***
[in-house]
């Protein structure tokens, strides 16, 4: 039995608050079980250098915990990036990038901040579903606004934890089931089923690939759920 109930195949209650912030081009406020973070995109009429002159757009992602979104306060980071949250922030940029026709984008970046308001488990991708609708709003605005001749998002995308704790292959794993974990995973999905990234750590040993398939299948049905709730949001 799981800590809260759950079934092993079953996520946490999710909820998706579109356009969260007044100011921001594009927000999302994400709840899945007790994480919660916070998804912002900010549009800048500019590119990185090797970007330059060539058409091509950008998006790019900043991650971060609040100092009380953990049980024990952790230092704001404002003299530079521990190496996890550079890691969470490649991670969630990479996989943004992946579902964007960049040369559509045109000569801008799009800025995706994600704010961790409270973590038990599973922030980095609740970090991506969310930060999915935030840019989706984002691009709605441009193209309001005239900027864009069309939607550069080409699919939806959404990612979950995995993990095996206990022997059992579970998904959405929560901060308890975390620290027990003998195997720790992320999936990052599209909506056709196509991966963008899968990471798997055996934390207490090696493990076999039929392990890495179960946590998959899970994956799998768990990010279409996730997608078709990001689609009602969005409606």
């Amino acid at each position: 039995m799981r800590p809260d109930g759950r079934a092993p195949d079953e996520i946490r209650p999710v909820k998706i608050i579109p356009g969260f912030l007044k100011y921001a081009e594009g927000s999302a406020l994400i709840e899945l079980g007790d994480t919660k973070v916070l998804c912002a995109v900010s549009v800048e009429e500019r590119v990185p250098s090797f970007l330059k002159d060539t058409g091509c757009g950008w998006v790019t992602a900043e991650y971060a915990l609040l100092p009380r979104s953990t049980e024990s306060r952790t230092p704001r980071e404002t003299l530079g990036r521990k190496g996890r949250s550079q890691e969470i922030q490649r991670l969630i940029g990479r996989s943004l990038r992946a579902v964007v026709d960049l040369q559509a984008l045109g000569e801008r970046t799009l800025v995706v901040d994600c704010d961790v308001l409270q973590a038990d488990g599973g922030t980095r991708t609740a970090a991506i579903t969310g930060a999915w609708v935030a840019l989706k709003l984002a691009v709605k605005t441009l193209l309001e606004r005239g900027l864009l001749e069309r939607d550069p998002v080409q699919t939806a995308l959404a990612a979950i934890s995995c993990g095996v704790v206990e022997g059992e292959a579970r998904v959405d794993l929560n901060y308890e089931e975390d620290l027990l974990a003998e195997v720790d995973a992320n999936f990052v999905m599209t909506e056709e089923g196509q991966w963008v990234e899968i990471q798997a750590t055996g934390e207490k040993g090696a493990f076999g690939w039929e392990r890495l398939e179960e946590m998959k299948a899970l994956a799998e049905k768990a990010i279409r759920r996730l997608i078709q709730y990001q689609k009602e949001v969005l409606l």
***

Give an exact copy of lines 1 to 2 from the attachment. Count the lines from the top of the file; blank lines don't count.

[in-house]
């Protein structure tokens, strides 16, 4: 039995608050079980250098915990990036990038901040579903606004934890089931089923690939759920 109930195949209650912030081009406020973070995109009429002159757009992602979104306060980071949250922030940029026709984008970046308001488990991708609708709003605005001749998002995308704790292959794993974990995973999905990234750590040993398939299948049905709730949001 799981800590809260759950079934092993079953996520946490999710909820998706579109356009969260007044100011921001594009927000999302994400709840899945007790994480919660916070998804912002900010549009800048500019590119990185090797970007330059060539058409091509950008998006790019900043991650971060609040100092009380953990049980024990952790230092704001404002003299530079521990190496996890550079890691969470490649991670969630990479996989943004992946579902964007960049040369559509045109000569801008799009800025995706994600704010961790409270973590038990599973922030980095609740970090991506969310930060999915935030840019989706984002691009709605441009193209309001005239900027864009069309939607550069080409699919939806959404990612979950995995993990095996206990022997059992579970998904959405929560901060308890975390620290027990003998195997720790992320999936990052599209909506056709196509991966963008899968990471798997055996934390207490090696493990076999039929392990890495179960946590998959899970994956799998768990990010279409996730997608078709990001689609009602969005409606």